The key part of the system was running the bricks past a camera paired with a computer running a neural net-based image classifier. That allows the computer (when sufficiently trained on brick images) to recognize bricks and thus categorize them by color, shape, or other parameters. Remember that as bricks pass by, they can be in any orientation, can be dirty, can even be stuck to other pieces. So having a flexible software system is key to recognizing—in a fraction of a second—what a given brick is, in order to sort it out. When a match is found, a jet of compressed air pops the piece off the conveyer belt and into a waiting bin.

After much experimentation, Mattheij rewrote the software (several times in fact) to accomplish a variety of basic tasks. At its core, the system takes images from a webcam and feeds them to a neural network to do the classification. Of course, the neural net needs to be "trained" by showing it lots of images, and telling it what those images represent. Mattheij's breakthrough was allowing the machine to effectively train itself, with guidance: Running pieces through allows the system to take its own photos, make a guess, and build on that guess. As long as Mattheij corrects the incorrect guesses, he ends up with a decent (and self-reinforcing) corpus of training data. As the machine continues running, it can rack up more training, allowing it to recognize a broad variety of pieces on the fly.

Here's another video, focusing on how the pieces move on conveyer belts (running at slow speed so puny humans can follow). You can also see the air jets in action:

In an email interview, Mattheij told Mental Floss that the system currently sorts LEGO bricks into more than 50 categories. It can also be run in a color-sorting mode to bin the parts across 12 color groups. (Thus at present you'd likely do a two-pass sort on the bricks: once for shape, then a separate pass for color.) He continues to refine the system, with a focus on making its recognition abilities faster. At some point down the line, he plans to make the software portion open source. You're on your own as far as building conveyer belts, bins, and so forth.

Check out Mattheij's writeup in two parts for more information. It starts with an overview of the story, followed up with a deep dive on the software. He's also tweeting about the project (among other things). And if you look around a bit, you'll find bulk LEGO brick auctions online—it's definitely a thing!

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200 Health Experts Call for Ban on Two Antibacterial Chemicals
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In September 2016, the U.S. Food and Drug Administration (FDA) issued a ban on antibacterial soap and body wash. But a large collective of scientists and medical professionals says the agency should have done more to stop the spread of harmful chemicals into our bodies and environment, most notably the antimicrobials triclosan and triclocarban. They published their recommendations in the journal Environmental Health Perspectives.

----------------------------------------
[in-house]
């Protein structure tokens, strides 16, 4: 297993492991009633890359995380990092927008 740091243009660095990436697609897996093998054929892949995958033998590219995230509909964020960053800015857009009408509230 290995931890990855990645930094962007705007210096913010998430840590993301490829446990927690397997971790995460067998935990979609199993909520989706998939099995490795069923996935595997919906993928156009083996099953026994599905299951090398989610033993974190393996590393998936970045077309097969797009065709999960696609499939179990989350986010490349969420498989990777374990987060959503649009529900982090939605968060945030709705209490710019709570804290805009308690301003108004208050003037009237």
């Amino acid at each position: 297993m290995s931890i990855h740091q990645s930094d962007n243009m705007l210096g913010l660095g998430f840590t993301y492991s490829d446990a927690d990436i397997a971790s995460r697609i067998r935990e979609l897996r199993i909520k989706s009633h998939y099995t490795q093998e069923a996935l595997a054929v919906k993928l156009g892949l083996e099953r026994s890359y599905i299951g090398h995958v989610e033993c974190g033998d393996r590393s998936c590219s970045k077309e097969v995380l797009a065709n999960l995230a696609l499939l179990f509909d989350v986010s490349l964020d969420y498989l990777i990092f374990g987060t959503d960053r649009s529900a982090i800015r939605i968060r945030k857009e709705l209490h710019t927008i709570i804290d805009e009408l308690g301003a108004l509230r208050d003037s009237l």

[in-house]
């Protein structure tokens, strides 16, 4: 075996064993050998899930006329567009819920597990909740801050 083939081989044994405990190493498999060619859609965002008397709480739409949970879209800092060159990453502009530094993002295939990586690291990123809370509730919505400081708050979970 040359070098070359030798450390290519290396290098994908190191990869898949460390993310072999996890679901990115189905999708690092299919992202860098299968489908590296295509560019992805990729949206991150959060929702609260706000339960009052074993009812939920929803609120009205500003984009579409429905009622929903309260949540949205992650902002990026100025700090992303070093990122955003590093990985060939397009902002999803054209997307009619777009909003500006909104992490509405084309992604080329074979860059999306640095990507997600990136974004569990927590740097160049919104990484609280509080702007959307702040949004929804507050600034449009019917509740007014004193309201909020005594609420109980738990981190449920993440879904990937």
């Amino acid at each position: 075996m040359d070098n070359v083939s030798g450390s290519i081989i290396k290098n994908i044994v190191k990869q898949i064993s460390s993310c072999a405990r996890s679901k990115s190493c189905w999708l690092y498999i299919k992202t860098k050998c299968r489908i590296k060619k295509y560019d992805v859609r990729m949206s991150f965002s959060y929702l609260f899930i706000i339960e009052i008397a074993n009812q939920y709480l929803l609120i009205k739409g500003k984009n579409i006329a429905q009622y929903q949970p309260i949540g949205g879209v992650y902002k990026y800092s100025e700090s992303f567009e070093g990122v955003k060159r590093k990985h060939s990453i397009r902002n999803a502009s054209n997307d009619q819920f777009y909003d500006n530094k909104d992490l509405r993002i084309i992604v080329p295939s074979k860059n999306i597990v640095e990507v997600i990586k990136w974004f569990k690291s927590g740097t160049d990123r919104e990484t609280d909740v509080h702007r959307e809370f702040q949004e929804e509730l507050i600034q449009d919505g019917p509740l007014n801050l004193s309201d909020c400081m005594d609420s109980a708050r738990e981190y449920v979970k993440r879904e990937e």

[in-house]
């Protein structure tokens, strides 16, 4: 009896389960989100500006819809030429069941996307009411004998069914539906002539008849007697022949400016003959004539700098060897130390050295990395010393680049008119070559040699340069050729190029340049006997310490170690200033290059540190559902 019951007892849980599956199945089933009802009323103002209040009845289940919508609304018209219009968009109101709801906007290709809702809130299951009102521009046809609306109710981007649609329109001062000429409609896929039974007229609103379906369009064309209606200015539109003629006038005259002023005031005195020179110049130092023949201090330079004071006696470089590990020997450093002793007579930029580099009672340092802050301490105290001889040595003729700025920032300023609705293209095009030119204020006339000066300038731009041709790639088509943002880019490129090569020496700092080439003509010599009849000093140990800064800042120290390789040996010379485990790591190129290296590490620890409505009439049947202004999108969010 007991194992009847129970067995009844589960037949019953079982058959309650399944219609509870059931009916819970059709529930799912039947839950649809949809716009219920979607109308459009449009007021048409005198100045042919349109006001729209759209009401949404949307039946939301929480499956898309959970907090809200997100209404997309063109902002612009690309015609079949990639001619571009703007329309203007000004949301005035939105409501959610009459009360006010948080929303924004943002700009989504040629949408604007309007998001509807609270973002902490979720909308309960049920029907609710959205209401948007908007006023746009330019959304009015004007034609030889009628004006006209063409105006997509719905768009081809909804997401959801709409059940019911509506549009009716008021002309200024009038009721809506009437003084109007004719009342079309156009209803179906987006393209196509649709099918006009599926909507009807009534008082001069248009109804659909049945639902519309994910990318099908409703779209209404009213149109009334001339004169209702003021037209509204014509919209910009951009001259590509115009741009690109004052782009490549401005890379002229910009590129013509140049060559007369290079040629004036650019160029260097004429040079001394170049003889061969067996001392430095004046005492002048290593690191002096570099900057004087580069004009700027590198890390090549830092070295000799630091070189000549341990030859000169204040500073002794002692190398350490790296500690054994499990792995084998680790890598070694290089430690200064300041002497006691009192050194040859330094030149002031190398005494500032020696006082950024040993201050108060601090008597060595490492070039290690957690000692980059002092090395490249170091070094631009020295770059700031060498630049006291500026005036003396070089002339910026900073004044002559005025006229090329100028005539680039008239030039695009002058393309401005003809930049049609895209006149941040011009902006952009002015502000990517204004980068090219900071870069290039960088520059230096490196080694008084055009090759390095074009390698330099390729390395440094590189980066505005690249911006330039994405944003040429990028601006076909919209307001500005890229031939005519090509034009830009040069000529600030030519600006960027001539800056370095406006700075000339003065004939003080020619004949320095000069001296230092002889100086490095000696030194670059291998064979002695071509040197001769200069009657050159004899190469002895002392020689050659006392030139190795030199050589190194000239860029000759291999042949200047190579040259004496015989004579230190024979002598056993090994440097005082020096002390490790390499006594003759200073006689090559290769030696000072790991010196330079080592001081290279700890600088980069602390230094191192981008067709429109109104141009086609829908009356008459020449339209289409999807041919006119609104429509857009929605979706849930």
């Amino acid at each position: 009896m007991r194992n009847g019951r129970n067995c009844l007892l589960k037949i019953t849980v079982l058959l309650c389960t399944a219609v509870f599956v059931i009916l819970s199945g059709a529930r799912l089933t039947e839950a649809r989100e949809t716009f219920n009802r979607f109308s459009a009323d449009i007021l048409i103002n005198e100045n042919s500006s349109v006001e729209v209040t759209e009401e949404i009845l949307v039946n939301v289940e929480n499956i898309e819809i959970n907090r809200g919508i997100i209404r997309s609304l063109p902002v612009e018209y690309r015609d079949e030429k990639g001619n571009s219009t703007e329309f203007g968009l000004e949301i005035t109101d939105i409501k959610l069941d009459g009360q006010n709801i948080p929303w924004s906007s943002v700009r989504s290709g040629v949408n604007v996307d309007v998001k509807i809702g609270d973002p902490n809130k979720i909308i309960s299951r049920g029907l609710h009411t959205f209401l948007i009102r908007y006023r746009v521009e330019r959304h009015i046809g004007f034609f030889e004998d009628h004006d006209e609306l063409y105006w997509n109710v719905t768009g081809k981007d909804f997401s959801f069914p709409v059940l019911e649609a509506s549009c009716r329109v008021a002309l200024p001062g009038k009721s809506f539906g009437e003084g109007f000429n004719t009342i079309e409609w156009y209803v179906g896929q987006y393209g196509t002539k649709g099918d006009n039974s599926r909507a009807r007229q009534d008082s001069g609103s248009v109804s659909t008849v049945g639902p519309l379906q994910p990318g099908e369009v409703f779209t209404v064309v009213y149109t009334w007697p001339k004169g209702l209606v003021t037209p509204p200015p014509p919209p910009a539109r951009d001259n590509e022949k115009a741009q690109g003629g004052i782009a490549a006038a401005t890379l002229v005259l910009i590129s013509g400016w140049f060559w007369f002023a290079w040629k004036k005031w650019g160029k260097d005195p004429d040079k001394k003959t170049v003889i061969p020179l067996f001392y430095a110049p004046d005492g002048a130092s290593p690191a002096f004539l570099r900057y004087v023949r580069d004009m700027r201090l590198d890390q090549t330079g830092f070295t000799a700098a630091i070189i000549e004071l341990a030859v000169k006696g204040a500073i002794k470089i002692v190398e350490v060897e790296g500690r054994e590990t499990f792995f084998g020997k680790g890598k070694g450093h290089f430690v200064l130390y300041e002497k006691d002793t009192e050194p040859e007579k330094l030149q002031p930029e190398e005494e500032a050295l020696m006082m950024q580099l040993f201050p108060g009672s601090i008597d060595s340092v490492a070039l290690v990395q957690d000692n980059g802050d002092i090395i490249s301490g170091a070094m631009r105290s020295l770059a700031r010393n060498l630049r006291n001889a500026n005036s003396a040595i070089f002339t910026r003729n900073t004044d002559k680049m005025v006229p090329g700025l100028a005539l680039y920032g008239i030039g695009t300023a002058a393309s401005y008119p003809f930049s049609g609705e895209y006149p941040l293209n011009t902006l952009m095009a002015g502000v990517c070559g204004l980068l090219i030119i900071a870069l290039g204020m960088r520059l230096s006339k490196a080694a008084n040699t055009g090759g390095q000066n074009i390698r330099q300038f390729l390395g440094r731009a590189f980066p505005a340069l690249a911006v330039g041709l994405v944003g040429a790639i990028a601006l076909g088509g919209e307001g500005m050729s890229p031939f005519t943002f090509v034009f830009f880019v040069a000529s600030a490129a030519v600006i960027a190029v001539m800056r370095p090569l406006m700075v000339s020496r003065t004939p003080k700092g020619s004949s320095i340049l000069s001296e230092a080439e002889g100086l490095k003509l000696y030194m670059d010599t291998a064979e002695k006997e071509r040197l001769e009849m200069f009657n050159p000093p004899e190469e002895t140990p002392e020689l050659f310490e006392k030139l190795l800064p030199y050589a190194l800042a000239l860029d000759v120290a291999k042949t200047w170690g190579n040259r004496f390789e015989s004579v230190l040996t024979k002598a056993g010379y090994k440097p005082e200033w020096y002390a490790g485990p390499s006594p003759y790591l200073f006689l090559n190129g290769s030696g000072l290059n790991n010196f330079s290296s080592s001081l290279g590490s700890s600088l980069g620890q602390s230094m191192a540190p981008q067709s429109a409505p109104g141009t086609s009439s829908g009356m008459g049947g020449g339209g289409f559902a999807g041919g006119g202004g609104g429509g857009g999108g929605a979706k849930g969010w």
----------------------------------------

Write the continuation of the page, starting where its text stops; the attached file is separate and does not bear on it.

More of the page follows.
The 2016 report from the FDA concluded that 19 of the most commonly used antimicrobial ingredients are no more effective than ordinary soap and water, and forbade their use in soap and body wash.

"Customers may think added antimicrobials are a way to reduce infections, but in most products there is no evidence that they do," Ted Schettler, science director of the Science and Environmental Health Network, said in a statement.

Studies have shown that these chemicals may actually do more harm than good. They don't keep us from getting sick, but they can contribute to the development of antibiotic-resistant bacteria, also known as superbugs. Triclosan and triclocarban can also damage our hormones and immune systems.

And while they may no longer be appearing on our bathroom sinks or shower shelves, they're still all around us. They've leached into the environment from years of use. They're also still being added to a staggering array of consumer products, as companies create "antibacterial" clothing, toys, yoga mats, paint, food storage containers, electronics, doorknobs, and countertops.

The authors of the new consensus statement say it's time for that to stop.

"We must develop better alternatives and prevent unneeded exposures to antimicrobial chemicals," Rolf Haden of the University of Arizona said in the statement. Haden researches where mass-produced chemicals wind up in the environment.

The statement notes that many manufacturers have simply replaced the banned chemicals with others. "I was happy that the FDA finally acted to remove these chemicals from soaps," said Arlene Blum, executive director of the Green Science Policy Institute. "But I was dismayed to discover at my local drugstore that most products now contain substitutes that may be worse."

Blum, Haden, Schettler, and their colleagues "urge scientists, governments, chemical and product manufacturers, purchasing organizations, retailers, and consumers" to avoid antimicrobial chemicals outside of medical settings. "Where antimicrobials are necessary," they write, we should "use safer alternatives that are not persistent and pose no risk to humans or ecosystems."

They recommend that manufacturers label any products containing antimicrobial chemicals so that consumers can avoid them, and they call for further research into the impacts of these compounds on us and our planet.